TDI
2004 Jetta wagon BEW; 2015 Passat SE CVCA; 2015 GSW CRUA
VW have been chalking HPFP failures as water/bad fuel for the longest time. Maybe get a lawyer involved
 

bballppaul

Active member
Joined
Jul 29, 2015
Location
Easthampton, MA
TDI
2015 Golf TDI S - Buyback, replaced with new 2015 GolfSportwagen S DSG
Got any photos of the filter, rust, etc?
Here are the photos I have from the service technicians.



Seems the "Extended Emissions Warranty" should cover both parts and labor.
It is the greater of:
11 years or 162,000 miles from in-servoce date,
or
5 years or 60,000 miles from Phase1
or
5 years or 60,000 miles from completion of phase 2
In most cases, the greater should be 11 years or 162,000 miles.
Don't take no for an answer and see if VW will honor their Extended Emissions Warranty Coverage. It covers the entire fuel system.
Check yours at www.vwdiesellookup.com or review in documentation provided with the car.
Good luck,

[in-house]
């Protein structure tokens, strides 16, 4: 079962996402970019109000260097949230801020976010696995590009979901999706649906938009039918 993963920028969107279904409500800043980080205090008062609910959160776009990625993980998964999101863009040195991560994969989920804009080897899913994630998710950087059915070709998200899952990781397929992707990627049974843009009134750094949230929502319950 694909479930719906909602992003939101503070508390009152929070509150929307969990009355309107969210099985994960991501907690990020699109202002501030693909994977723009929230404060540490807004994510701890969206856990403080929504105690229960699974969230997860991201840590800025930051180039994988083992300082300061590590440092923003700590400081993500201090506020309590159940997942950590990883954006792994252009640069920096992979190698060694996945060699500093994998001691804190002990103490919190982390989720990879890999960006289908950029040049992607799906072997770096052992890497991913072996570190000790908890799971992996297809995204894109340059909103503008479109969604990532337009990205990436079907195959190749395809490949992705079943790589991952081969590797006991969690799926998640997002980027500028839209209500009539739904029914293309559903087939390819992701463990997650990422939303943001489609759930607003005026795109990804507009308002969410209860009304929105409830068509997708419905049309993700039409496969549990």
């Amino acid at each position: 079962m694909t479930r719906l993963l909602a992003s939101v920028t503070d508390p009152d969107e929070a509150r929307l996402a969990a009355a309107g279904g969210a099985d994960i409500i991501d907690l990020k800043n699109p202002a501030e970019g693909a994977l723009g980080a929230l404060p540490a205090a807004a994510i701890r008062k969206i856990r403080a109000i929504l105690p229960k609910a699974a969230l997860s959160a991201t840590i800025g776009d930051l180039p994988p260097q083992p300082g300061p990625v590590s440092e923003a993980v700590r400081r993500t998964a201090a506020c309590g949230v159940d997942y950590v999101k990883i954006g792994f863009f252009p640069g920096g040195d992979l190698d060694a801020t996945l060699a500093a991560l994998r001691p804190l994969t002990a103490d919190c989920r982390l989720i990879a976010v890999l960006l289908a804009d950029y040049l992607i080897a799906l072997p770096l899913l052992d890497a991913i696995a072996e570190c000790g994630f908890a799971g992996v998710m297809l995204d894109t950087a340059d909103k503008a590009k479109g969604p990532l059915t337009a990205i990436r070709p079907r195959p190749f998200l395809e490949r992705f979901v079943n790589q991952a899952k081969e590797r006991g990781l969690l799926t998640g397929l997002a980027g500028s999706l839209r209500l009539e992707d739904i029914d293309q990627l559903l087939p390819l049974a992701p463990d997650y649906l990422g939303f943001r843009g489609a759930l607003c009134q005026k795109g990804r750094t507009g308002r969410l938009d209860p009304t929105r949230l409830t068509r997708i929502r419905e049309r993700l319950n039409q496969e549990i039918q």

ML
I did push hard that this should be covered under the extended warranty, as it explicitly lists the entire fuel system as covered and it states conflicts concerning the warranty should be resolved in favor of the consumer. Problem is that VW pushed hard that this is the result of an "outside influence". I cannot remember the exact language, but the original warranty had some language to the effect that the warranty does not cover intentional or unintentional use of contaminated fuel.

My background is in chemical engineering, and based on those pictures, I'm pretty sure it is corrosion. I probably did get water contaminated fuel. It doesn't take much moisture for carbon steel to start rusting. I normally fill up at the busiest station in my town, but it is 2020. I would not be surprised at all if the fuel had been sitting longer than normal. When Massachusetts shut down in March for COVID-19, I was still driving to work everyday. My company was deemed essential due to aerospace and DOD contracts.